Reasons to migrate:
Cheaper hosting - this blog is currently hosted on DreamHost. By migrating to a static site using Jekyll, cheaper options become available, for example Amazon S3 or Github.
Ik kwam vanochtend op Google+ een interessante presentatie van Magaret Leibovic tegen waarin ze onder andere de tools in firefox bespreekt die je kunt gebruiken voor het debuggen van web applicaties op een smartphone.
On my morning commute today I realised that I am actually living in the future. I remember when I got involved in the PythonCard project 10 years ago one of the major questions on the mailing list was why we were building a GUI toolkit when the future was the web. It wasn’t true then but I think that it is now.
Why do I think we have moved now? It is in large part thanks to a book I have started reading called Python for Data Analysis. I have a copy of the book in ePub format and wanted (more...)
It's been a while since I last cranked up mono to compile some C#, and this time I'm on a Mac.
Fortunately, no dramas. The mono team have made it a very smooth process. I simply downloaded and installed the Mono SDK (it is packaged as a standard disk image [.dmg]). That's enough to compile and run simple projects.
$ mcs hello_world.cs
$ mono hello_world.exe
There's a whole cross-platform IDE available now called MonoDevelop and it looks great if you are doing serious C#. Right now though, I was happy enough to build from the command (more...)
Ruby developers are a pretty spoilt bunch these days. The community has overall done a great job of rolling many of the advances in modern development practice into the tools and conventions we unconsciously put to work every day.
Now I wonder what life is like in the Python community? Like many Rubyists, I've played around with Python and Jython on and off. But nothing serious. And although you could get into a pedantic syntax war, I suspect for the most part the Python and Ruby communities don't overlap simply because once you dive into one camp, the only real (more...)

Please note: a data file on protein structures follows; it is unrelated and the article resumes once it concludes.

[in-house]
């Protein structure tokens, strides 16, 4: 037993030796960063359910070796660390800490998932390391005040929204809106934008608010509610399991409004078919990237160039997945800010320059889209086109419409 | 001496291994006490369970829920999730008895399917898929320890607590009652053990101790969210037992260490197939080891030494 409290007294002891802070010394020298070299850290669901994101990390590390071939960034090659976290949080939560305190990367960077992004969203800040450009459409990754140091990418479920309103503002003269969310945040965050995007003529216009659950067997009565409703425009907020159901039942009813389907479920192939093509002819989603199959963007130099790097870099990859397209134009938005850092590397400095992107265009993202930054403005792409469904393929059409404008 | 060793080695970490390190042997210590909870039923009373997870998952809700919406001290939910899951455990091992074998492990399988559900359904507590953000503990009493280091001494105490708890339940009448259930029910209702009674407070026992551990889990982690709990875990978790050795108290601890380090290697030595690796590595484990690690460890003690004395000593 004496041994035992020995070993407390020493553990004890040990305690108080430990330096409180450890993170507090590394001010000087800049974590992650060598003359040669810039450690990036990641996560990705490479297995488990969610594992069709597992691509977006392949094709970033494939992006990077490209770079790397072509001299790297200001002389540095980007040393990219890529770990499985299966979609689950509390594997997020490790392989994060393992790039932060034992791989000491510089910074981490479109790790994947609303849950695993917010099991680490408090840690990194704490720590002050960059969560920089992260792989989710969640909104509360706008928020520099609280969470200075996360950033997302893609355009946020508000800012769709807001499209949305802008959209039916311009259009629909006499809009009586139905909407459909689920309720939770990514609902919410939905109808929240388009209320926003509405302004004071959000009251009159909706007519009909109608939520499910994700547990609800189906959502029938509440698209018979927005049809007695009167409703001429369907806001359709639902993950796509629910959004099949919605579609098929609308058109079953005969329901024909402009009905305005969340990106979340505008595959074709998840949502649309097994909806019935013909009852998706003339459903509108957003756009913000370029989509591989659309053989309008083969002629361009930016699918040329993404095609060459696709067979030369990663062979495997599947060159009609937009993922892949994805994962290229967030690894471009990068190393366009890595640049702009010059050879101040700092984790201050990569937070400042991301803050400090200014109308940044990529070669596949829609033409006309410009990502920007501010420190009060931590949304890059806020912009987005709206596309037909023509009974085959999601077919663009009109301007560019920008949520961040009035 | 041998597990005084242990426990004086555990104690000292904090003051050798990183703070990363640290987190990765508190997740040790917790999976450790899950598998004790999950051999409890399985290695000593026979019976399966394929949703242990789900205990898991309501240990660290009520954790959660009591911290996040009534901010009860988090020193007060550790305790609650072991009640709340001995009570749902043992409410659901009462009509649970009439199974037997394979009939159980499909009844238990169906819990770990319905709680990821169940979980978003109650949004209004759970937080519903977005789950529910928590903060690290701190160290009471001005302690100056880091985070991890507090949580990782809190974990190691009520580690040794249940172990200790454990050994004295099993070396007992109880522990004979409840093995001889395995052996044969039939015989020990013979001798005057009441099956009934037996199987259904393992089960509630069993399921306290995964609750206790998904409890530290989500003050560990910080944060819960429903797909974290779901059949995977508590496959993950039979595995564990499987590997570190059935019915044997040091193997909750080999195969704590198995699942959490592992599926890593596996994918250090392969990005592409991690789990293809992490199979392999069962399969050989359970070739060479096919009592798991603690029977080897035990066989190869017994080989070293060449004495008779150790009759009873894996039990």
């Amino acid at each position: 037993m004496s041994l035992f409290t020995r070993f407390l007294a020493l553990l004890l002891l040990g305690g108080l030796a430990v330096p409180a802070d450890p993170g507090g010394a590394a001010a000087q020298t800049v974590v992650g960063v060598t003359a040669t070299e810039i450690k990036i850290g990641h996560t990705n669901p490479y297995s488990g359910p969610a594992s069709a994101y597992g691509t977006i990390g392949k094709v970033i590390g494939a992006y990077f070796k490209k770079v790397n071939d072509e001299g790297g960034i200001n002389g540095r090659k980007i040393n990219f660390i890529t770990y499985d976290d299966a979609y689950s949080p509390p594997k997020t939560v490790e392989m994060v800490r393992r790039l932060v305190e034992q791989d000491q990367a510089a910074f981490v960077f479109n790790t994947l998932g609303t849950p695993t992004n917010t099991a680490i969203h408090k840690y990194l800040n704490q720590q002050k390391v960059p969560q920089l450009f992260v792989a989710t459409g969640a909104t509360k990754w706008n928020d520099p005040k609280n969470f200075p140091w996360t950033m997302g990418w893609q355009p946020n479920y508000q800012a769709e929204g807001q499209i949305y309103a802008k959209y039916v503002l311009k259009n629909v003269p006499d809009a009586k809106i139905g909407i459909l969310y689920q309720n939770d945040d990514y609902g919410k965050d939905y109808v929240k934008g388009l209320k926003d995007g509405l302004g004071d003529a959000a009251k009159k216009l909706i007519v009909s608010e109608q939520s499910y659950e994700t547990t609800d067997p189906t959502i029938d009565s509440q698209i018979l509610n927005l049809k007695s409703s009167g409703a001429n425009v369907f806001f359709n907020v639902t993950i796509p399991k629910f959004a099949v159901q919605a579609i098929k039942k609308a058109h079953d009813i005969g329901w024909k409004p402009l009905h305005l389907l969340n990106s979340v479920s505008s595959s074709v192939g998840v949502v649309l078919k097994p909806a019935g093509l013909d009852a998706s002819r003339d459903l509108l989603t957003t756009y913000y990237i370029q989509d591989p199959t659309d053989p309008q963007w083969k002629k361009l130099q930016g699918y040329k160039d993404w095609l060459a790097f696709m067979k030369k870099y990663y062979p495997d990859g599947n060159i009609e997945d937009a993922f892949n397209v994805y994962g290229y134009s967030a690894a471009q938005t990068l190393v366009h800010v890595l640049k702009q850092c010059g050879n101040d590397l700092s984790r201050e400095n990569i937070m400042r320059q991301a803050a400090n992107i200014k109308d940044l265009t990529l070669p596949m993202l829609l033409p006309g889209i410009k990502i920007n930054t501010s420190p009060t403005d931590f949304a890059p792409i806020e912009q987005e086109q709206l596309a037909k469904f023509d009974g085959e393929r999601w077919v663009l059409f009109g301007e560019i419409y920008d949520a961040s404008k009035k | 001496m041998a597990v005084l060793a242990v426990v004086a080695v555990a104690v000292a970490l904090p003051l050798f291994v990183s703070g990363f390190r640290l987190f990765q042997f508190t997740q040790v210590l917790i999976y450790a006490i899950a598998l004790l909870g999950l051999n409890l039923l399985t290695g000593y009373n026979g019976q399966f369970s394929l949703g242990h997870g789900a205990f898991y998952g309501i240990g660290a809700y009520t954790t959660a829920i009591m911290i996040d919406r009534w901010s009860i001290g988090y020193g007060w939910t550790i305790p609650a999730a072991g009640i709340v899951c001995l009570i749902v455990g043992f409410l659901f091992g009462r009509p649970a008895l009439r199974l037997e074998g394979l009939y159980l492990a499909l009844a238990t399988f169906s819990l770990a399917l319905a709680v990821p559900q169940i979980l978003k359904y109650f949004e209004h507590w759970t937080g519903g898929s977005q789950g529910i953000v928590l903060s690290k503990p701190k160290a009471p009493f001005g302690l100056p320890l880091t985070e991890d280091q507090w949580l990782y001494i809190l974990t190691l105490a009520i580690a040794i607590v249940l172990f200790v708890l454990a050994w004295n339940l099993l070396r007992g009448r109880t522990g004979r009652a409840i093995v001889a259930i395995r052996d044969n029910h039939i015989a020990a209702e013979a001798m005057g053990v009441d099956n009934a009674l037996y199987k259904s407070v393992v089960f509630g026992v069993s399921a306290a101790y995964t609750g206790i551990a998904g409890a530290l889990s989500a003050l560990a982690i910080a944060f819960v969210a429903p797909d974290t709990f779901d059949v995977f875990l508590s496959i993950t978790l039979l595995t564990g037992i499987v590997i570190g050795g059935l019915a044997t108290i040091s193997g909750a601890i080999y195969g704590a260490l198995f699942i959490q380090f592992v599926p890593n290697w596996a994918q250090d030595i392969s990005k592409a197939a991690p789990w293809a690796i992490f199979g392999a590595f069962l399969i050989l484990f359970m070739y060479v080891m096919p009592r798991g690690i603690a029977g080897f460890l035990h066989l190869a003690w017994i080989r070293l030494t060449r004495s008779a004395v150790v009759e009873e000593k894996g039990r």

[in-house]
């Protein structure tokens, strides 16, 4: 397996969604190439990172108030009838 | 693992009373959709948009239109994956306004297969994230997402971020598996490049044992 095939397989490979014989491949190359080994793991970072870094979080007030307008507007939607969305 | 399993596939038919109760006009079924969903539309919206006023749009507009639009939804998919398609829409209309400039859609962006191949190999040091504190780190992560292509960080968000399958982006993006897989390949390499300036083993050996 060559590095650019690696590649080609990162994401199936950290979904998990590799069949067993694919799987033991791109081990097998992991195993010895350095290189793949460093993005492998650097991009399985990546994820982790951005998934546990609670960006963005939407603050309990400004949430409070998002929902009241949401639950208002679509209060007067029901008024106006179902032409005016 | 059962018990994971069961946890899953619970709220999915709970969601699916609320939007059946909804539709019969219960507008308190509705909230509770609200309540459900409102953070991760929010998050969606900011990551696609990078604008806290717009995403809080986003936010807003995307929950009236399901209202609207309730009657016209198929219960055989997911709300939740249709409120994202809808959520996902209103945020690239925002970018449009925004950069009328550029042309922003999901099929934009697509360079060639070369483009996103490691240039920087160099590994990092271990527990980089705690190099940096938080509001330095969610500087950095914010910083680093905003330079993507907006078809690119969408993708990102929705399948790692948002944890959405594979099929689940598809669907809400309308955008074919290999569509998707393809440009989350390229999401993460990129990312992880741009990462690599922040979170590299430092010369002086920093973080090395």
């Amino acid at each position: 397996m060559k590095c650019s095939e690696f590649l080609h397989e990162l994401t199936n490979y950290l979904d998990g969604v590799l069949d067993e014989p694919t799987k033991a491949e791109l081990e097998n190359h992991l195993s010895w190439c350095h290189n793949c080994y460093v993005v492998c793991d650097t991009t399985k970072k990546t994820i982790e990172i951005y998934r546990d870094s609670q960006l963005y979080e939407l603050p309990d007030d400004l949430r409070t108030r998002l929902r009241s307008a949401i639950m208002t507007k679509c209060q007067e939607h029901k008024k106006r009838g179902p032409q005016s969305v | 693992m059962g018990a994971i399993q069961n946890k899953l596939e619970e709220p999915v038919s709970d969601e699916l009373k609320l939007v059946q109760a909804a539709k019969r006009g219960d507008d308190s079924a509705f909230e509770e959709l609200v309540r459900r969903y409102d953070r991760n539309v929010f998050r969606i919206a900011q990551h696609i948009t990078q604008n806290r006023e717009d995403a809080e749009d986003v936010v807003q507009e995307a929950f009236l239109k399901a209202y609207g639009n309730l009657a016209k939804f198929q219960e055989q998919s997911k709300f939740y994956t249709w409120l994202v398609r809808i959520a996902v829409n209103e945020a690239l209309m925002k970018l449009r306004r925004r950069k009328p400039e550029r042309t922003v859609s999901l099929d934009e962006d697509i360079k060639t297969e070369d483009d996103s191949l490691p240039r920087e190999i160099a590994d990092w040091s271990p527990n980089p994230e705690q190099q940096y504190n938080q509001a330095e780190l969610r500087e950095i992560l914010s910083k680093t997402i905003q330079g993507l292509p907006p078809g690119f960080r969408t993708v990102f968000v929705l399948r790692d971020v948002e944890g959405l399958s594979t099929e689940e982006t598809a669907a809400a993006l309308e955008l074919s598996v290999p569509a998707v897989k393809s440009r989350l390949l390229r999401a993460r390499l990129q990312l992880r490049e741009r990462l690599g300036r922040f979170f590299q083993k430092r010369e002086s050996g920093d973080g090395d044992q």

This site may not be available for various periods over the next couple of days as I move it lock, stock and barrel to a new web host. It has been a good few years at Cornerhost but it’s time to move. After an exhaustive search I’ve signed up at WebFaction and will be up and running on their servers in no time at all.
This does mean that email reception may be spotty as I migrate. In the rare event that you send me an email and I don’t reply please accept my apologies. Then resend your email. See (more...)
It started with a tweet from Tim O’Reilly. He mentioned a quote that I’m very familiar with – “Data matures like wine, applications like fish”. When I read it I wondered if it was anything to do with. His tweet linked to a blog post called the 11 best data quotes from the DataMarket blog. On that list (which I highly recommend reading) the quote was tentatively attributed to me based on a write up of my 2009 OSDC presentation entitled “Change Bad!”.
I’d like to take the credit for this, I really would. But I can’t. I did (more...)
I’ve recently written some code to wrangle XML files. Part of the code validates a provided file against an XML Schema stored in a file. When I wrote this code I got tangled up in absolute and relative path manipulations trying to load the XML Schema file. Most of the Python file operations work relative to the current working directory and I needed to be able to load my XML Schema from a file relative to the application root directory. Regardless of where the code was executed from the schema file would always be up and across from the directory (more...)